Wolf Richter recently pointed out how Disney's new model of releasing movies was impacting traditional movie-watching habits.
During its opening weekend, Black Widow brought in $80 million at box office ticket sales in North America. This was only a “record” for any movie since March 2020, a “pandemic record,” so to speak.
But these ticket sales lagged far behind the actual records set during opening weekends by other movies. According to movie data tracker, The Numbers, those ticket sales were in 98th place!
And they were 78% lower than the record debut weekend for a movie, “Avengers: Endgame,” which premiered in April 2019 and grossed $357 million at theaters in North America during the first weekend.
The brutal reality for brick-and-mortar theaters now:
- “Avengers: Endgame” played in 4,662 theaters the weekend it premiered; on average each theater grossed $76,601.
- “Black Widow” played in 4,160 theaters over the weekend; on average each theater grossed $19,231. That’s what this “record” means for movie theater chains.
. . .
Walt Disney disclosed the other fascinating thing about the plight of brick-and-mortar movie theaters: It had raked in $60 million from streaming “Black Widow” over the weekend on Disney+, for $29.99 per home, on top of the monthly subscription fee, no theaters involved.
Disney gets a cut of maybe less than 50% of the $80 million in box office ticket sales. But it gets 100% of the $60 million it took in via Disney+.
This … shows the very chilling prospects for brick-and-mortar theaters.
What changed during the pandemic was Disney’s decision to release movies simultaneously in movie theaters and on Disney+.
So now, some people can go to a theater to watch a movie when it premiers and make an event out of it; others can watch the movie at home when it premiers, the whole family for $29.99, which cheap soda and popcorn thrown in on top.
. . .… the power relationship between studios and theater chains has changed forever. And studios have their own streaming services. If theater chains try to boycott a movie, so be it; they will just push more people to the streaming service.
There's more at the link.
I grew up in an era when "going to the movies" was a real treat. In South Africa, of course, we had no television at the time (it was only introduced in the 1970's, for various religious and cultural reasons), so as far as "modern" visual entertainment went, the movie theater was it. There were no other options. Even so, the Saturday morning movies for kids put on at our local cinema were special occasions, and to be deprived of them was a huge blow to a child.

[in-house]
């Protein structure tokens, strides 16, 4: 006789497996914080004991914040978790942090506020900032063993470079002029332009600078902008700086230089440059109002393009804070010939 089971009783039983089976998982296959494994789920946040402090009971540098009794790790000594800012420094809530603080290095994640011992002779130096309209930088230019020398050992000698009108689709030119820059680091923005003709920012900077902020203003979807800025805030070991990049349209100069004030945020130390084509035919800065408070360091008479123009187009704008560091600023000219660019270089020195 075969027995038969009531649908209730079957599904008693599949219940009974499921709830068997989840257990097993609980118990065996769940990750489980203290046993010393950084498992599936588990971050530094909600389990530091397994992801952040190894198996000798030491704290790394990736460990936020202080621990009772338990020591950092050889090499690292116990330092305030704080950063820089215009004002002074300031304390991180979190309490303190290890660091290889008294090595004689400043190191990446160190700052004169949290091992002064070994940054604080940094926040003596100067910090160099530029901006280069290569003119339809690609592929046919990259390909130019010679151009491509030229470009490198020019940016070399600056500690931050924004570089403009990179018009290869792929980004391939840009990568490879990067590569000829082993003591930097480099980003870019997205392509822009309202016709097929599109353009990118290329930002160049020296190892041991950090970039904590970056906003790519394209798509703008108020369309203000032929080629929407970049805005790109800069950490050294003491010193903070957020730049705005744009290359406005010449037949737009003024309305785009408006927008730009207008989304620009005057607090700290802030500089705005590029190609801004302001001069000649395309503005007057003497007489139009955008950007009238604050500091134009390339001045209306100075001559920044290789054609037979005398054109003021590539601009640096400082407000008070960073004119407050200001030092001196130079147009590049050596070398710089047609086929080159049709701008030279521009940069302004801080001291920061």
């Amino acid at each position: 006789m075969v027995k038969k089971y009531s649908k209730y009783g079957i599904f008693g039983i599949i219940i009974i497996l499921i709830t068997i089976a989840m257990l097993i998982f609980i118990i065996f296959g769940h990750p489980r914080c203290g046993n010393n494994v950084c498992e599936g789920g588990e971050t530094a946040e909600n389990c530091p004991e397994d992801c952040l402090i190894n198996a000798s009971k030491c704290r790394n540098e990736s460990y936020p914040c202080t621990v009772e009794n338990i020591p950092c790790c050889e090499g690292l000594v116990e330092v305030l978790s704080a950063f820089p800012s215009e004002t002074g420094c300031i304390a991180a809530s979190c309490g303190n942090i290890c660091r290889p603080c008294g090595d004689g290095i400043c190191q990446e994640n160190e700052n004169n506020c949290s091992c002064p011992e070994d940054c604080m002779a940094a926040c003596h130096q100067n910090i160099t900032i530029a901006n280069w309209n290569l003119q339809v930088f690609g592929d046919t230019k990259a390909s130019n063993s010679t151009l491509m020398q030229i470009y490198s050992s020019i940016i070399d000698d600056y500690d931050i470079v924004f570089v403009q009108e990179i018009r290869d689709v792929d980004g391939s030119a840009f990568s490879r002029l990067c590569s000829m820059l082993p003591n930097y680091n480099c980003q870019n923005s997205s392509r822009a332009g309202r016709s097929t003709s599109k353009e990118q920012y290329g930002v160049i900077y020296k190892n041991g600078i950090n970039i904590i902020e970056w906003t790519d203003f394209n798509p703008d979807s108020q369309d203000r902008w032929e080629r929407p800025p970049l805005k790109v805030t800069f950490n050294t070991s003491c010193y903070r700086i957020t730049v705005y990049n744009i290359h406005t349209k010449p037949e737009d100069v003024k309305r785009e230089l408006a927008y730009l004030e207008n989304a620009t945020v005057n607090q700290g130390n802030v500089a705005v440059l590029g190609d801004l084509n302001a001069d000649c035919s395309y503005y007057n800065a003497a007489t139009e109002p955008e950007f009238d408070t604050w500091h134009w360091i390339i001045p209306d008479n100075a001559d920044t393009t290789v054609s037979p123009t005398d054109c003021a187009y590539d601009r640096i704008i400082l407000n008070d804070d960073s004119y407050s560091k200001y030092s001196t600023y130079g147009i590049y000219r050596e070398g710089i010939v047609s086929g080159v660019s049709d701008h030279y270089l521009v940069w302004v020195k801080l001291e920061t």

Even as an adult, with TV available, an evening excursion to a movie theater was somehow "special"; freely available, but a choice to be ranked alongside many other forms of entertainment. Some movies, such as the Star Wars trilogy, were far and away best watched on the big screen. They just didn't have the same impact or immediacy when viewed on a goggle-box.
Now, however . . . there are whole generations who've grown up regarding the TV as their primary form of visual entertainment. The sale of outsize screens for "home theaters" has become a normal feature of the marketing landscape. The pandemic merely hastened an already-growing trend: it was no longer necessary to go outside the home to watch visual entertainment. Even sports crowds were dwindling as more and more people discovered that the close-ups, replays and commentary available on TV made the game more interesting at home, and a heck of a lot cheaper than being bled by stadium ticket and concessionaire pricing.
I'm not sure what this means for more traditional forms of live entertainment such as classical music, ballet, opera and the like. I used to enjoy visits to a symphony concert. The Cape Town Symphony Orchestra used to perform every week at very reasonable ticket prices, and people would dress up and attend with season tickets. Frequent "low-brow" concerts, at lower ticket costs and without dress codes, were also held, making classical music available to everyone at accessible prices. Now? The pandemic has disrupted all that, on top of the impact of home viewing, the availability of HD recordings of concerts, operas, etc., and the growing complications surrounding planning a night out (babysitting, transport, parking, weather, and now the risk of demonstrations and riots as well). Can classical music and its associated arts recover from that blow? Can they survive without an audience?
What about art? Will consumers make the trek to see a famous painting or statue in person, or will they be content to watch a TV program about it, complete with close-ups, commentary, etc.? What about museums? There are plenty of TV channels dedicated to history, science, technology, etc. Is it worthwhile to many younger people to go to a museum to see a famous aircraft, or the skeleton of a dinosaur, or whatever, when they can learn all about it on the goggle-box?
As far as movie theaters go, the big production companies are increasingly eager to glom onto every dollar they can make, at the expense of sharing their income with distributors, exhibitors and other associates. If it's more profitable for them to direct most of their marketing effort to home entertainment, they'll do so in a heartbeat. I'd hate to be a theater operator today - cinema, concert, or whatever. The economics of staying in business amid a sea change in the way they do business must be daunting, and I'm not sure the latter can be made to work. One can't automate many of the functions involved, so it's hard to save money on personnel costs, and one must deal with all the competition from lower-cost home entertainment. Can the neighborhood movie theater, or the city symphony concert hall, survive? One can't be sure.
Will our children grow up with such entertainment venues and habits still available? Who knows? And does it matter, except to nostalgic oldsters like us?